What the birds do in January.

This afternoon I stood on a bridge overlooking the creek, and watched a Black Phoebe for about ten minutes. He would briefly perch on a branch near the surface of the water, and then fly up, do a quick whirl of an aerial pirouette, and come down on the same or a nearby twig. Over and over again… he must have been catching insects.

It took me a while to be sure that he was a phoebe. I had only seen those birds in my garden one other winter, some years ago. I tried taking pictures but that didn’t work out too well, as you can see.

Just down the path from the bridge, about half of the town’s wild turkey flock were grazing — eight of them to be exact. I took their picture, too, but they kept their heads down in the grass, and I really only got this presentable shot.

The birds that gave me a rush recently were bluebirds. Three of them were checking out my birdhouse several days in a row. First there was a pair: they flew back and forth  from the trees to what was designed to be a Bluebird House, but which chickadees have used most often; they sat on top briefly, they flew back to the tree. The girl went in the house, then the boy. Then a second boy showed up! He also went in the house to look. I can see they have some decisions to make, about their relationships and about where the family will start out. They all three sat on the fence for a bit, but it didn’t seem long enough to have the necessary conversations.

Our Western Bluebird, from the Internet

I hope the girl makes her choices before the chickadees show up to take a tour of my lodgings, and most of all I hope she decides on my place, and that it’s not too late. Though, come to think of it, the other time bluebirds hatched in there it was midsummer. Anyway, I’d love to see something like this again:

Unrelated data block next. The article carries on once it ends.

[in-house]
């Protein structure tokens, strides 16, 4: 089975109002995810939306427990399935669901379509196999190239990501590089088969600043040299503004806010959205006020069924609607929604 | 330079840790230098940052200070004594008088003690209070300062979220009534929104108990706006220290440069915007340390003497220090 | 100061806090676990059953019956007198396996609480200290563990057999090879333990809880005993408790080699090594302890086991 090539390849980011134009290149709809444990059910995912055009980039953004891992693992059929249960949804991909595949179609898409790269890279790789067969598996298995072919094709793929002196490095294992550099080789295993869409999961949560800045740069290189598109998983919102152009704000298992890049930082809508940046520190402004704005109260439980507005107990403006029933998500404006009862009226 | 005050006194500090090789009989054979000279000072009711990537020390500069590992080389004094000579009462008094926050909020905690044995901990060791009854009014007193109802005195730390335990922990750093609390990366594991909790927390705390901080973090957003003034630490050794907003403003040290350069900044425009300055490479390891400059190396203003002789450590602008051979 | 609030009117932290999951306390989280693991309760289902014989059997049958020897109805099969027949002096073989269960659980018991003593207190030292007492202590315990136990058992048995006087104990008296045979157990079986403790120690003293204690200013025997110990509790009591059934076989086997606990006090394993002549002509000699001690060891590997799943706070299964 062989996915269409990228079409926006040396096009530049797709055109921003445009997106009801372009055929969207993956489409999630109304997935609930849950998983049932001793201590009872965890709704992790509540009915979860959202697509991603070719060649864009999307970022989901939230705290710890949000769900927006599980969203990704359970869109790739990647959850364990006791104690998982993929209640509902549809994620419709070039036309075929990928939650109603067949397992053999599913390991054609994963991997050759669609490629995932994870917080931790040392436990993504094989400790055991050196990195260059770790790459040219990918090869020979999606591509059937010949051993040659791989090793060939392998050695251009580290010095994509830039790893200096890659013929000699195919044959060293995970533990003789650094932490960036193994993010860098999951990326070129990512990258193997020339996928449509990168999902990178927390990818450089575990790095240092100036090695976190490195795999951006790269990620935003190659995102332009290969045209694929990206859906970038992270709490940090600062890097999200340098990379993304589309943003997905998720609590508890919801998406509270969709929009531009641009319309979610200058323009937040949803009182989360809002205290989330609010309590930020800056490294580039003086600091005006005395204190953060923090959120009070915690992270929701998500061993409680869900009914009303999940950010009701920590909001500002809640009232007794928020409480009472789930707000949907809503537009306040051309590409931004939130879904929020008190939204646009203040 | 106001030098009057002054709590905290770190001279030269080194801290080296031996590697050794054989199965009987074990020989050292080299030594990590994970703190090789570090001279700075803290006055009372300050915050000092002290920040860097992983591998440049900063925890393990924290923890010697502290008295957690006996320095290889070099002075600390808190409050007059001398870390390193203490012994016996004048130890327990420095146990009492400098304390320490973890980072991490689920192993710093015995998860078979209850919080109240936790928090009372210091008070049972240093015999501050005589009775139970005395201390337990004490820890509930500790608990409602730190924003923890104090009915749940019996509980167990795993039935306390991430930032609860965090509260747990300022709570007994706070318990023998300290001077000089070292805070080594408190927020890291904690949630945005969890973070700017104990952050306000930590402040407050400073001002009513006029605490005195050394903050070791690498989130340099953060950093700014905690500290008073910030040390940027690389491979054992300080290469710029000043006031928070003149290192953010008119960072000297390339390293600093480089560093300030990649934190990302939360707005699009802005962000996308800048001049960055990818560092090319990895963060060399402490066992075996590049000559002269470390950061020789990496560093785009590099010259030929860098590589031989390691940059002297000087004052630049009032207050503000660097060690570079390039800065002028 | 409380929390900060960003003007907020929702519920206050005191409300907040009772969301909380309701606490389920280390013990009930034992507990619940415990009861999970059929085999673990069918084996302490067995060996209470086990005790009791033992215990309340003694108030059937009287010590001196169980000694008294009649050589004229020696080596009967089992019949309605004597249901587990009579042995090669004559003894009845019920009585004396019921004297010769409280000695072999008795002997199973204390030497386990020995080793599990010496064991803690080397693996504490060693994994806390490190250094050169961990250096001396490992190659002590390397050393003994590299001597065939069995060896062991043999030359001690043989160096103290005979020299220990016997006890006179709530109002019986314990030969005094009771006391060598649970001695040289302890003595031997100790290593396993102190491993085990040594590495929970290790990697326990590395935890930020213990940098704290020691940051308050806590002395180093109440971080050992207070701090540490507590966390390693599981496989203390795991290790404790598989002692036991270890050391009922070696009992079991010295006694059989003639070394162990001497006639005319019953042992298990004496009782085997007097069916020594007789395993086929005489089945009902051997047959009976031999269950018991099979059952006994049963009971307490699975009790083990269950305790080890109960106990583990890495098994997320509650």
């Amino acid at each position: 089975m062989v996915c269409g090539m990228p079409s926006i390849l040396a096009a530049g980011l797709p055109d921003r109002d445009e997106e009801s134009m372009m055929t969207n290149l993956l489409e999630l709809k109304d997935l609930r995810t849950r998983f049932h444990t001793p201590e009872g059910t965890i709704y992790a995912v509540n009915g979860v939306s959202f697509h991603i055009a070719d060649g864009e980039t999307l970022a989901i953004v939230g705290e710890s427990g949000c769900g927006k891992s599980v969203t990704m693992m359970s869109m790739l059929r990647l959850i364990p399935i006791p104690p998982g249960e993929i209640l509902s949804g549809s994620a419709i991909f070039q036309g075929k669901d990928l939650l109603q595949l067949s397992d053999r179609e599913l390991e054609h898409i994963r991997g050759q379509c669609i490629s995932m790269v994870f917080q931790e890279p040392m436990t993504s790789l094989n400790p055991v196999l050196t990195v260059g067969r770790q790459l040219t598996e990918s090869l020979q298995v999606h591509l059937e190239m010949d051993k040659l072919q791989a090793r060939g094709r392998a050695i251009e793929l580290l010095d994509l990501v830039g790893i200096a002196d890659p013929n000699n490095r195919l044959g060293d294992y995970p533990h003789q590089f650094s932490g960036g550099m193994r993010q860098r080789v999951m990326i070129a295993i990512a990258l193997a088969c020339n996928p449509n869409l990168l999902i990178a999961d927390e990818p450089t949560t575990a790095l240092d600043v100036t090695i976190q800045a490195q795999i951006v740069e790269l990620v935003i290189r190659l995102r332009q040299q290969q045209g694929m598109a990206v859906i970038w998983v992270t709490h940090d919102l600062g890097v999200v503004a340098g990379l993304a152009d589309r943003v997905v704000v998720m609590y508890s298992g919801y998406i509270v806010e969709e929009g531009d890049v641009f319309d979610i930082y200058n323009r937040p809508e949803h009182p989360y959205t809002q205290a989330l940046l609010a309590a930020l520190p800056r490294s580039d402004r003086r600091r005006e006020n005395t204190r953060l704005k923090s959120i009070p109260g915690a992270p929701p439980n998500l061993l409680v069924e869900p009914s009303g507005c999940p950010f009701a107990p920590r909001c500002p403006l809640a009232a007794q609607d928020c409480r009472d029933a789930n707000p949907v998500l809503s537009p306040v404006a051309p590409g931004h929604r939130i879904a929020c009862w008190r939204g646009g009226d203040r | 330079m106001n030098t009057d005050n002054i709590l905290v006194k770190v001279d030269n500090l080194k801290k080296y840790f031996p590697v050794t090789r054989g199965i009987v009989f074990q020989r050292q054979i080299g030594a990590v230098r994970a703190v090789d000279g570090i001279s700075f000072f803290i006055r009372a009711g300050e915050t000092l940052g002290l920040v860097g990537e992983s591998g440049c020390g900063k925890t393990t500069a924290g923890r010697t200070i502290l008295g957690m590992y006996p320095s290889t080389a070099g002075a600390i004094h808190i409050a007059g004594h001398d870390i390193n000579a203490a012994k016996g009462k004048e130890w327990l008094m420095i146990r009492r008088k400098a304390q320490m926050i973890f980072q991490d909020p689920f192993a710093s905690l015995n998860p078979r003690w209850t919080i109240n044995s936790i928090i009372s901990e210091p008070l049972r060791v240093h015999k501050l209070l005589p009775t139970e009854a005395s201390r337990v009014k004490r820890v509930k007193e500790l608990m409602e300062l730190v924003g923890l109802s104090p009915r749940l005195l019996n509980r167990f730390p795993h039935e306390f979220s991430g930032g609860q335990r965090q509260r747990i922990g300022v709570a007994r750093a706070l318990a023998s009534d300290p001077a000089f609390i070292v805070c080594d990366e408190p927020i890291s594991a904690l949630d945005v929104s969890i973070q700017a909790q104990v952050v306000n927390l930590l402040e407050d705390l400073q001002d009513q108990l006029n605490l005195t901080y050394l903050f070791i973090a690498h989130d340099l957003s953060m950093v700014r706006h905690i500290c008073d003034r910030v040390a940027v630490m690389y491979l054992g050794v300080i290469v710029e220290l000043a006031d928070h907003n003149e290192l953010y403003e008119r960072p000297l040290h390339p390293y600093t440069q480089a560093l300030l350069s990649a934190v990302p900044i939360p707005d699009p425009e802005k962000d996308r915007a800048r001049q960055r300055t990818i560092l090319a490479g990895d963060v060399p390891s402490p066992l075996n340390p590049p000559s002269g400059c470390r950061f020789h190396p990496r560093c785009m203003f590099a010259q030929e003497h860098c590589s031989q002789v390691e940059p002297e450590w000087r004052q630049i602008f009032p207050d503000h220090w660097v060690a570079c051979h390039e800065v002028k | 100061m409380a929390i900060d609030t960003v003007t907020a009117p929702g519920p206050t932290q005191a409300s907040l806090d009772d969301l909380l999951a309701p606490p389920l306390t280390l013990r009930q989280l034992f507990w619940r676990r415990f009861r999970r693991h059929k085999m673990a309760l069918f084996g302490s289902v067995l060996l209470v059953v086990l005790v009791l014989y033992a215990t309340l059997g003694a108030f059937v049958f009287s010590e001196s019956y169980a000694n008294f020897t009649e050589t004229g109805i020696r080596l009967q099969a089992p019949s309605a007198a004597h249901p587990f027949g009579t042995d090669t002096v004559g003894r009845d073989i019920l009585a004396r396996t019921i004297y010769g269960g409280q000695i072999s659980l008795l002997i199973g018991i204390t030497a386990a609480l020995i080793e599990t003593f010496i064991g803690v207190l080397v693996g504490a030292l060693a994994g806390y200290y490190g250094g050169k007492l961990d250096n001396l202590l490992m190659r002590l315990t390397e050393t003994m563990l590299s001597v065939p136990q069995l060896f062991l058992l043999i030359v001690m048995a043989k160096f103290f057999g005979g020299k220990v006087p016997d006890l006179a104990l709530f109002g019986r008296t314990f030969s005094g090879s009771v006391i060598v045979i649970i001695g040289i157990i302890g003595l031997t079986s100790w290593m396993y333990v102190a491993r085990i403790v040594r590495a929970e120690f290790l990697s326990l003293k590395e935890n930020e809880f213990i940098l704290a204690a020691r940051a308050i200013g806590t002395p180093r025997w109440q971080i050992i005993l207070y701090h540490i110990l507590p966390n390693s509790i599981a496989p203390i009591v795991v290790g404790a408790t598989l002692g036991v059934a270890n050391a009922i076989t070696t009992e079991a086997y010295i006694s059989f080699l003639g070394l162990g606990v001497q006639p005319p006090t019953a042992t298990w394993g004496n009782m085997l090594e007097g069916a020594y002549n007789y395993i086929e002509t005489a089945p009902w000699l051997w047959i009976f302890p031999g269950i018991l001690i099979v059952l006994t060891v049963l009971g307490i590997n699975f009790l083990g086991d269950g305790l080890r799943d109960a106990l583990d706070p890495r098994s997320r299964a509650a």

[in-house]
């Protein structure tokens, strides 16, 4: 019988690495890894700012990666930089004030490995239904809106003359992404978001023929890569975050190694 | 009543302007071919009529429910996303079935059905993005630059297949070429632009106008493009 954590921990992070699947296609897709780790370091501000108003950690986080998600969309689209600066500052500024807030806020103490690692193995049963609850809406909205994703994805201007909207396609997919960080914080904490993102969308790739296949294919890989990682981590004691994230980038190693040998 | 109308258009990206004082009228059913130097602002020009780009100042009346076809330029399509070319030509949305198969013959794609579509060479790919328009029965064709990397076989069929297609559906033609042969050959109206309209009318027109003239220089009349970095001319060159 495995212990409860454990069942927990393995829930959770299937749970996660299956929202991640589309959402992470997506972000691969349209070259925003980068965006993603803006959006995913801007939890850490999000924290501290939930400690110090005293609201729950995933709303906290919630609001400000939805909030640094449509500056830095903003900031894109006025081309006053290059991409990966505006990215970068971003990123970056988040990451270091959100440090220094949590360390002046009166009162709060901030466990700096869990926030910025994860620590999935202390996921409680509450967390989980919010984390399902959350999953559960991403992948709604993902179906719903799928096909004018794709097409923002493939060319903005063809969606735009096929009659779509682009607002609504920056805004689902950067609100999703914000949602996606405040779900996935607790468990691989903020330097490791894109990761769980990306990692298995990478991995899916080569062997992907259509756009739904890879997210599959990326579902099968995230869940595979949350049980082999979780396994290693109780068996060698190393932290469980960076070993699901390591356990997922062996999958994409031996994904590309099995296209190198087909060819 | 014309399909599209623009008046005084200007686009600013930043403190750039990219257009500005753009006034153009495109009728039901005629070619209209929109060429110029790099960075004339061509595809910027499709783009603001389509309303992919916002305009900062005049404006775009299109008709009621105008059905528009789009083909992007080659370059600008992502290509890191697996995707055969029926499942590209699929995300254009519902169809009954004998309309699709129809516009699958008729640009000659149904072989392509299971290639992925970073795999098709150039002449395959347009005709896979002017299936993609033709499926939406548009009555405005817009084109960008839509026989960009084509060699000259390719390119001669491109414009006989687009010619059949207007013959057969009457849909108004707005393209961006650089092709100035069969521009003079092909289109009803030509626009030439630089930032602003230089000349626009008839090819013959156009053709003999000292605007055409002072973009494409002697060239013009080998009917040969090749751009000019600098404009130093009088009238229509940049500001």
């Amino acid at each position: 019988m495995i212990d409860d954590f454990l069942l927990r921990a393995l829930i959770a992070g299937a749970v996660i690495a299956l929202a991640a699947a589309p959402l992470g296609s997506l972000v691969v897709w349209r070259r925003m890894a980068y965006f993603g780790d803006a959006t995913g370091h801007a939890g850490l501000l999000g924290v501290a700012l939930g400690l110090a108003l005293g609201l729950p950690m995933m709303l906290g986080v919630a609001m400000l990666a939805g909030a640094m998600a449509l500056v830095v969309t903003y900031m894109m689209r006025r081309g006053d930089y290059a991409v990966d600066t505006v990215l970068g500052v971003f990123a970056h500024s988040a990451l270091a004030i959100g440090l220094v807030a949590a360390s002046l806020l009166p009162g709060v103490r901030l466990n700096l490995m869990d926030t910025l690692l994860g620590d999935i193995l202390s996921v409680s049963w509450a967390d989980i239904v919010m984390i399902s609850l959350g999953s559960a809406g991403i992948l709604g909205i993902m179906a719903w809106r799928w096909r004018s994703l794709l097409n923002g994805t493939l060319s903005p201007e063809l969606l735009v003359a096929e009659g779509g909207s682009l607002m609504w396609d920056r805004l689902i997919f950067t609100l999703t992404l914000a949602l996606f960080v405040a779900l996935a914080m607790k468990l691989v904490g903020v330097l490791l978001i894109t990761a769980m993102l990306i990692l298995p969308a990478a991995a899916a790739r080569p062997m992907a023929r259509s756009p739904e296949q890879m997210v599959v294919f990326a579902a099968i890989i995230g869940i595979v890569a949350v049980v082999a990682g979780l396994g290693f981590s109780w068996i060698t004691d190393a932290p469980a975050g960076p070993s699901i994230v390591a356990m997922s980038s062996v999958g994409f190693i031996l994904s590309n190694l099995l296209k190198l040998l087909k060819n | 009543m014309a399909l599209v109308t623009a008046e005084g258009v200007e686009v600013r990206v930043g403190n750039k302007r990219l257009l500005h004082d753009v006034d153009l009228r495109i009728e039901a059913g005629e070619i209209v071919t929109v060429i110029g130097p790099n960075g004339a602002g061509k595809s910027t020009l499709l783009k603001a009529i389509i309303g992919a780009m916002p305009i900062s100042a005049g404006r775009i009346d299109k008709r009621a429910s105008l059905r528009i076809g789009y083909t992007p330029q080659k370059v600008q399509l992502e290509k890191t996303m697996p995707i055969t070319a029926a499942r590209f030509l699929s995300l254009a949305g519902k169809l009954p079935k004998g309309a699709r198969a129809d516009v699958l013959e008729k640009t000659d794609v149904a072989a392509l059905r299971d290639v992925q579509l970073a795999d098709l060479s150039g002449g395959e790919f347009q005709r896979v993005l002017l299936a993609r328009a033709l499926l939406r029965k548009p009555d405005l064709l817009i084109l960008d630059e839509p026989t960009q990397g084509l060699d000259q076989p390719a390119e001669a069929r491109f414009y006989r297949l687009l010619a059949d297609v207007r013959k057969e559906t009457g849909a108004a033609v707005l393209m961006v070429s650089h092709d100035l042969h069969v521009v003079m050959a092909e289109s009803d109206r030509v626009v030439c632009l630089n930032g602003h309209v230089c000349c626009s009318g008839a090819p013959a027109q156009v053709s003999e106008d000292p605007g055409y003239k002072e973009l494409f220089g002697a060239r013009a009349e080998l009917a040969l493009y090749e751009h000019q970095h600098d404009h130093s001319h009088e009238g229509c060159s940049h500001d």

The daphne by my front door has been blooming like crazy this year; twice as big and flowery as last year, which means a double dose of its heady scent every time I come and go.

Tomorrow is the last day of January I will be doing that, but February is a good daphne month, too. It was in February many years ago now that my neighbor brought me daphne blooms at the birth of my dear Pippin. Who would have guessed that her bouquet back then would make me remember her so often, this far away in time, as I do nearly every day… The sweetness of the memory and the scent of the flowers by my door get mixed up together, and make winter delicious.

6 thoughts on “What the birds do in January.

  1. Wow — your birds are nesting. Mine couldn’t find an outdoor insect if they tried and just cluster around the feeder, bulking up and keeping alive in the cold. Your blooming bush is so pretty and I love the connection with your Pippin!

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  2. Your Daphne sounds delightful. To be able to enjoy its fragrance each time you come in or go out. What a treat! Today it’s sunny but quite blustery and cold. Absolutely nothing growing outside our front door except tiny mounds of snow on top of old seed pods. 🙂

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  3. What a treat to have your sweet-smelling Daphne right by the door so you can enjoy her scent often. Bluebirds!! They are such beautiful birds. I hope they nest in your box; before the Chickadees claim it. I’ve never seen a Phoebe although there is a variety that can be found in BC. In summer, of course.

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  4. Blue birds are so lovely to watch! You have a fantastic location for walking and bird/nature watching. I have water nearby, but really no good way to WALK by it. It looks so green and warm where you are! And BLOOMS! We are not quite there yet. Enjoy!!

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